UK hails first test of quantum aircraft navigation

In a series of test flights, a team led by quantum technology specialist Infleqtion has demonstrated two ground-breaking quantum technologies to protect aircraft from GPS jamming.

Supported by £8m of quantum technology funding from the UK government, the company announced it had successfully completed commercial flight trials of advanced quantum-based navigation systems that cannot be jammed or spoofed by hostile actors.

The test is part of a project funded by UK Research and Innovation (UKRI), specifically focusing on creating quantum sensors to address the UK’s heavy reliance on global navigation satellite systems (GNSS), such as the Global Positioning System (GPS), for location, navigation and timing (PNT) data. 

While GPS jamming is currently relatively rare and does not directly impact an aircraft’s flight path, new quantum-based PNT systems could, over time, offer one part of a larger solution to providing highly accurate and resilient navigation.

Infleqtion’s UK president, Timothy Ballance, said: “Our recent trials mark a significant step forward in the development of quantum PNT solutions. The work we have done directly addresses the critical need to reduce our reliance on satellite navigation systems, which are vulnerable to various risks.”

The technology tested on the flight will form part of a Quantum Inertial Navigation System (Q-INS), which has the potential to revolutionise PNT by offering greater accuracy and resilience, independent of traditional satellite navigation using GPS.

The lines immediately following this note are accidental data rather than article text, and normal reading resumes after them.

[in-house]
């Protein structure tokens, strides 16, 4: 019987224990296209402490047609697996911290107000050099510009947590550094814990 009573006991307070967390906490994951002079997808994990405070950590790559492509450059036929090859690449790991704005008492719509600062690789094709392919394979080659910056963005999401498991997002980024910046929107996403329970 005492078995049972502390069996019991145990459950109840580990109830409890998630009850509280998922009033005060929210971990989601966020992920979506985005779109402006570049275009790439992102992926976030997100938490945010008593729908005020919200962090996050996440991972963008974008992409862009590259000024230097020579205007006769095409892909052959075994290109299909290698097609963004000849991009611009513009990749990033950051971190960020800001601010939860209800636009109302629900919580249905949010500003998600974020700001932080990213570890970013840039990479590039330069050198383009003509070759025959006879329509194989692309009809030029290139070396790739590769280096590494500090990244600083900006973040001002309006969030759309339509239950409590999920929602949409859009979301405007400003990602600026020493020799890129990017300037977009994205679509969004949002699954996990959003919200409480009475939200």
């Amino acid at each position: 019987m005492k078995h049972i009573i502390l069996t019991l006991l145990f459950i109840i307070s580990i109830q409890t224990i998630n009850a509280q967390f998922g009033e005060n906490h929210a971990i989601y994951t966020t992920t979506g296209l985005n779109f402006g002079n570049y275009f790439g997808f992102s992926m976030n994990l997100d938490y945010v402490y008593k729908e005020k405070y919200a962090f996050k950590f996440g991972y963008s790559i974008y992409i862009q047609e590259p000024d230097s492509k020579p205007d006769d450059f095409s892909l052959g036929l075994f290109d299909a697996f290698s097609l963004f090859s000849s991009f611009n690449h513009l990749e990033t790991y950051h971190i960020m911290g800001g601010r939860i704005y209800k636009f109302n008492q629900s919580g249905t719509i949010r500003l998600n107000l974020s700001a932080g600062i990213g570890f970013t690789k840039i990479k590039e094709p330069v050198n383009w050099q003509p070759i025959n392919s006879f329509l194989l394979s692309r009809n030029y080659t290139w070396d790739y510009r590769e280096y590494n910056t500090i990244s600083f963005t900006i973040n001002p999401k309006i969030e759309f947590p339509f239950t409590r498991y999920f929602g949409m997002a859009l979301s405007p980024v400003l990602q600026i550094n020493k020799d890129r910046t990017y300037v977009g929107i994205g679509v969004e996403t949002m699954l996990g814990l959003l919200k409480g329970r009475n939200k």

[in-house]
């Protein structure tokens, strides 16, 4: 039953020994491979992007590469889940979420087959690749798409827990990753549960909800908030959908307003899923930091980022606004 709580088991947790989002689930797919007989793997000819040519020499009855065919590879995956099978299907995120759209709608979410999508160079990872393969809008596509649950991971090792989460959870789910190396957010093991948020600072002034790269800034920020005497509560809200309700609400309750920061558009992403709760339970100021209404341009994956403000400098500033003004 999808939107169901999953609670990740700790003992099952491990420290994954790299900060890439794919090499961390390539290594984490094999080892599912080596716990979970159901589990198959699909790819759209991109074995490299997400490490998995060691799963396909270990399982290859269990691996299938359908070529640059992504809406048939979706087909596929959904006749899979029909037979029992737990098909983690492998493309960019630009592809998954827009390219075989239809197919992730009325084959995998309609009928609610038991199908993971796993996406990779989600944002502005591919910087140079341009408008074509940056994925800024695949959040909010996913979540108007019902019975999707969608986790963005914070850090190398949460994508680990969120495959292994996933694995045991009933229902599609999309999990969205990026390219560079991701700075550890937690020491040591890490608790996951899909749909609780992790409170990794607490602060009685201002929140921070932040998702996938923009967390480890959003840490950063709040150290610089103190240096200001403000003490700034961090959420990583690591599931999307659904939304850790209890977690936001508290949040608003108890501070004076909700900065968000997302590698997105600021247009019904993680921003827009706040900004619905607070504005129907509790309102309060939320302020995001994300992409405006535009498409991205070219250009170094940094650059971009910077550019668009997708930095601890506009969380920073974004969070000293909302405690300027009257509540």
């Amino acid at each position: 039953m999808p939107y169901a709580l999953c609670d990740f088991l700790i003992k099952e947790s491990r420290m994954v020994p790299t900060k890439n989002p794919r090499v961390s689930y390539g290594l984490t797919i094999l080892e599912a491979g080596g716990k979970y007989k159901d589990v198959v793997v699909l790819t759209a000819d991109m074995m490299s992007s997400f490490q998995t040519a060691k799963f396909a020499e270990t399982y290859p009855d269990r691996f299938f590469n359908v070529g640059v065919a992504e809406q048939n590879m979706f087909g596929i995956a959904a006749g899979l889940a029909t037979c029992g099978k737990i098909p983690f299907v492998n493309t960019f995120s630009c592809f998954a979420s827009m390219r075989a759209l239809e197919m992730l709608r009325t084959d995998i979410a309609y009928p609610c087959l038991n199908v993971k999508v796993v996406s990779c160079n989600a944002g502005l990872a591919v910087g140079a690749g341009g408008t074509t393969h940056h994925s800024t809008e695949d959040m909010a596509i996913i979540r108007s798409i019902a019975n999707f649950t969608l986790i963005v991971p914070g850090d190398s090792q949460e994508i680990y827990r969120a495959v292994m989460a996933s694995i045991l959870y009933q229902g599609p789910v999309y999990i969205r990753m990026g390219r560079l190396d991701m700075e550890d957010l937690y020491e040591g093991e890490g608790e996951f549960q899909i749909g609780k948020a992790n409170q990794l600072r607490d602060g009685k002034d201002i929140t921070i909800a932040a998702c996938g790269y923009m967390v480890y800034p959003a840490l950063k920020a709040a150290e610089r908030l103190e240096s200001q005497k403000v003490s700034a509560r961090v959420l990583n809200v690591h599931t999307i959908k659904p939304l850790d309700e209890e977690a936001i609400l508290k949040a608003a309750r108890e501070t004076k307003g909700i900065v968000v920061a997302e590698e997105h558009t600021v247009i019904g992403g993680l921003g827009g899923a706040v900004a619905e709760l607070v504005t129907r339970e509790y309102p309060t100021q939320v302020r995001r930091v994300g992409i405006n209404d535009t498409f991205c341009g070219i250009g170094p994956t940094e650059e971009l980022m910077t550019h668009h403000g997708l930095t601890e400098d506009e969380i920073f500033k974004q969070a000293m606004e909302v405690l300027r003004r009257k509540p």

The work we have done directly addresses the critical need to reduce our reliance on satellite navigation systems, which are vulnerable to various risks Timothy Ballance, Infleqtion

PNT can be used to determine a location, navigate and keep track of time, based on precision clocks. These ultra-accurate clocks are crucial for various applications. The portable production of ultracold atoms is another building block. These atoms, cooled to temperatures near absolute zero, are regarded as key in certain quantum devices, such as when building quantum accelerometers and gyroscopes that form the heart of a Q-INS.

UK science minister Andrew Griffith, who was on board the final test flight, said: “From passenger flights to shipping, we all depend on navigation systems that are accurate, safe and secure. The scientific research we are supporting here on quantum technology could well provide the resilience to protect our interests.

“The fact that this technology has flown for the first time in British skies is further proof of the UK as one of the world leaders on quantum.”

According to the Department for Science, Innovation and Technology, this funding, together with the £2.5bn National Quantum Strategy and the National Quantum Technologies Programme, aims to cement the UK’s position as a leading quantum-enabled economy.

Henry White, sensing technology lead at BAE Systems, called the trials an important step forward in developing quantum technology that could ultimately offer a significant military advantage.

“Knowing reliably and precisely when and where any asset and sensor system are feeds into additional options for platform design and capability. This will play a big role in supporting the development of next-generation combat air systems,” he said. “Working closely with wider industry and experts now, at the early stages of the technology development, helps us to shape the solution in a way that ensures the technology can be integrated on military applications.”


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